The Ashes: Aus' Ryan Harris reveals how he could have played for England
Sydney-born Ryan Harris has a British passport because his father was born in Leicester and, while playing for English county Sussex in 2008, he had considered committing himself to his dad's country of birth.
Australia pace bowler Ryan Harris tormented England on the first day of the second Test at Lord's and then revealed he could have been an Ashes hero for the hosts.
(Ashes 2nd Test Scorecard)
Harris ripped the heart out of England's top order on Thursday with three valuable wickets, including two in five balls, to keep Australia in contention for a crucial victory in the battle to regain the Ashes. (Related read: Statistical highlights)
The 33-year-old dismissed Joe Root and Kevin Pietersen and then returned to make another important breakthrough when he tempted Jonathan Trott into a rash stroke. (All the opening day action, in pics)
After England finished the day wobbling at 289-7, Harris admitted he could just as easily have been wearing England's colours instead of the famous baggy green Australian cap.
Sydney-born Harris has a British passport because his father was born in Leicester and, while playing for English county Sussex in 2008, he had considered committing himself to his dad's country of birth.
But Queensland, impressed by his form for Sussex, moved in to sign him on condition he committed himself to Australia.
Speaking in the England and Wales Cricket Board offices after play closed on Thursday, he said: "Last time I was in this building I had a meeting with (former England captain) Mike Gatting about that passport.
"I travelled here to play a little bit, and having an English passport made it a bit easier.
"But dad moved over to Australia when he was 10 or 11, so he was brought up an Aussie and brought me and my brother up as Aussies.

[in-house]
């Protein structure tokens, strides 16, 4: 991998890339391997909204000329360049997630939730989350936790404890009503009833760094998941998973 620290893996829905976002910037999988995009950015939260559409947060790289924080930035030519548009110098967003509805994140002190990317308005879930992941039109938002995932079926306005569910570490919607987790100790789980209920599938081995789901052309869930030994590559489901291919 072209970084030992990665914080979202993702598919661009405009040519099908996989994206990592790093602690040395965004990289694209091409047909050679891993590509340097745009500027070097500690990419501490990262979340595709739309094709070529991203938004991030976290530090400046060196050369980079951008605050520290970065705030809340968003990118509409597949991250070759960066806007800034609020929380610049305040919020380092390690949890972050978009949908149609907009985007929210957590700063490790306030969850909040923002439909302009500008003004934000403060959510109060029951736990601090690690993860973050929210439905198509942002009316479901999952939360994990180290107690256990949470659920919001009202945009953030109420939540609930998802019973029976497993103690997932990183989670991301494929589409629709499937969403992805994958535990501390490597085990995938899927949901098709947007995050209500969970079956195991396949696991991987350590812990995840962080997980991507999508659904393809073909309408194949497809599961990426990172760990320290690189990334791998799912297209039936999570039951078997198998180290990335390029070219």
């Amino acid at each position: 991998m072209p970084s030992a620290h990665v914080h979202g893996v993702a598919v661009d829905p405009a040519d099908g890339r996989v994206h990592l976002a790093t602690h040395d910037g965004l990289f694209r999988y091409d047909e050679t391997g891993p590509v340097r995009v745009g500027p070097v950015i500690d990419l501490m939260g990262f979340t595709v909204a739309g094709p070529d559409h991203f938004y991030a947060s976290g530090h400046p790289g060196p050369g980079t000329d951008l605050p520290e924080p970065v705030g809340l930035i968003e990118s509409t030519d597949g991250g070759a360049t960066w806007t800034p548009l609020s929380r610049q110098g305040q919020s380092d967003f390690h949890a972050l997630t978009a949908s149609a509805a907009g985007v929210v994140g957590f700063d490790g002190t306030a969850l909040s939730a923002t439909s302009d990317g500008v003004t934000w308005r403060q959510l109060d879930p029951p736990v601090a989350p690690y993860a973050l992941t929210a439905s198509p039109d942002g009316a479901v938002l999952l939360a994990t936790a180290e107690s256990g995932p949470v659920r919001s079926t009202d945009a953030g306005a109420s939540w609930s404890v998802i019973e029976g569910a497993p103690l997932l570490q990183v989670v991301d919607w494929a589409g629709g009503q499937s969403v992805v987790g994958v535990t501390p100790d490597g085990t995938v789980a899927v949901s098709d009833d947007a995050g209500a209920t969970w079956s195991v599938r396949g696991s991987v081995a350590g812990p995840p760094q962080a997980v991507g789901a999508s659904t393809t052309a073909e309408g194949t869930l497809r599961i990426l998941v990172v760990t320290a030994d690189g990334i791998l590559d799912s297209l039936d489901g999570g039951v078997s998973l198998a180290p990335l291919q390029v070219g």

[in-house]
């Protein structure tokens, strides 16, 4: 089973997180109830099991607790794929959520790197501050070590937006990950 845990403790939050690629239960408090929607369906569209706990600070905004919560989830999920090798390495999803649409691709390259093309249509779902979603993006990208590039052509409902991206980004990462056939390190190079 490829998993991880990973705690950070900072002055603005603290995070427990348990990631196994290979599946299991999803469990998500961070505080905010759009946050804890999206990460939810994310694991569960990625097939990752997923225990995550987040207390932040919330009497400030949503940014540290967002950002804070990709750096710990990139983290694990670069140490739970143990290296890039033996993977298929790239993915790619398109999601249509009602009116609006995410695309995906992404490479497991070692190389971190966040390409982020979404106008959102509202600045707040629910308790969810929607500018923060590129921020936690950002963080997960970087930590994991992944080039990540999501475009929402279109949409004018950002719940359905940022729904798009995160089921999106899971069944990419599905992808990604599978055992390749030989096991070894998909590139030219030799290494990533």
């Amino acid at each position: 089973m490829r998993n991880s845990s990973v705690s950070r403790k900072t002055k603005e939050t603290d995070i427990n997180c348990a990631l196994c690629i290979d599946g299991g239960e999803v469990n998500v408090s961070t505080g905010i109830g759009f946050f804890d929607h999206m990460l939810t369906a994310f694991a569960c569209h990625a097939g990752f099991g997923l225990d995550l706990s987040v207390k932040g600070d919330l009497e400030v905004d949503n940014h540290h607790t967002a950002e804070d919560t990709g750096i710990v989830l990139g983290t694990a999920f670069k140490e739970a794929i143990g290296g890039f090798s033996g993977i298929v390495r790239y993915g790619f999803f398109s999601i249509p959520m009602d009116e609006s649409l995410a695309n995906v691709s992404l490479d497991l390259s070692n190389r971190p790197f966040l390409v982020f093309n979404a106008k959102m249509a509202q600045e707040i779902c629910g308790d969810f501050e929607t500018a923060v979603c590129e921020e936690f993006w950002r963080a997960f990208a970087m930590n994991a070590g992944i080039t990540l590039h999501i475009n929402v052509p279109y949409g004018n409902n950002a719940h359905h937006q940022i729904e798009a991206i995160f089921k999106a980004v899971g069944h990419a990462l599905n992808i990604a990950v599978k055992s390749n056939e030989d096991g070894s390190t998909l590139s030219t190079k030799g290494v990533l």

"It was a messy situation. I had a really good offer for Queensland that came through at the time, and that's where I thought I might have one last crack at trying to play for Australia. Obviously, it was the right move."
Thursday's success was a cathartic moment for Harris, who has battled back from a series of ailments that threatened to wreck his career following his belated Test debut aged 30 in 2010.
"It was a great feeling to be back, having that new ball in my hand this morning at Lord's felt pretty special," he said.
"It's been pretty frustrating absolutely. I know if I'm bowling well I can play at this level but for me it's trying to stay fit.
"I've got constant niggles which any fast bowler has so it's just a matter of managing that."
Harris has been plagued by a series of injuries including a chronic knee problem that will be with him until he retires.
The most frustrating of those injuries came during the 2010-11 Ashes series just as Harris was starting to fulfil his potential.
When he took nine wickets at Perth to help level the series, it seemed Australia had unearthed a real gem.
But Harris suffered a stress fracture to his left ankle in the fourth Test in Melbourne, England went on to win the series 3-1 and the pace bowler has never quite been able to shake off the injury-prone tag.
A shoulder complaint that needed surgery in 2012 left Harris sidelined for several months, while an Achilles injury earlier this year cut short his spell in the Indian Premier League.
But with victory vital at Lord's after Australia's 14-run defeat in the first Test at Trent Bridge, Harris was recalled in place of Mitchell Starc.
And Harris, who had taken 47 wickets at 23.63 from his 12 previous Tests, wasn't going to pass up this chance for revenge.
"There's been a few of those moments when I thought I might not get this chance. But I wanted to keep playing," he said.
"I thought Mitch missing out after what he did in Nottingham was a bit stiff, but that was the selectors' choice
"It's moments like this that made me want to keep going and play for Australia again."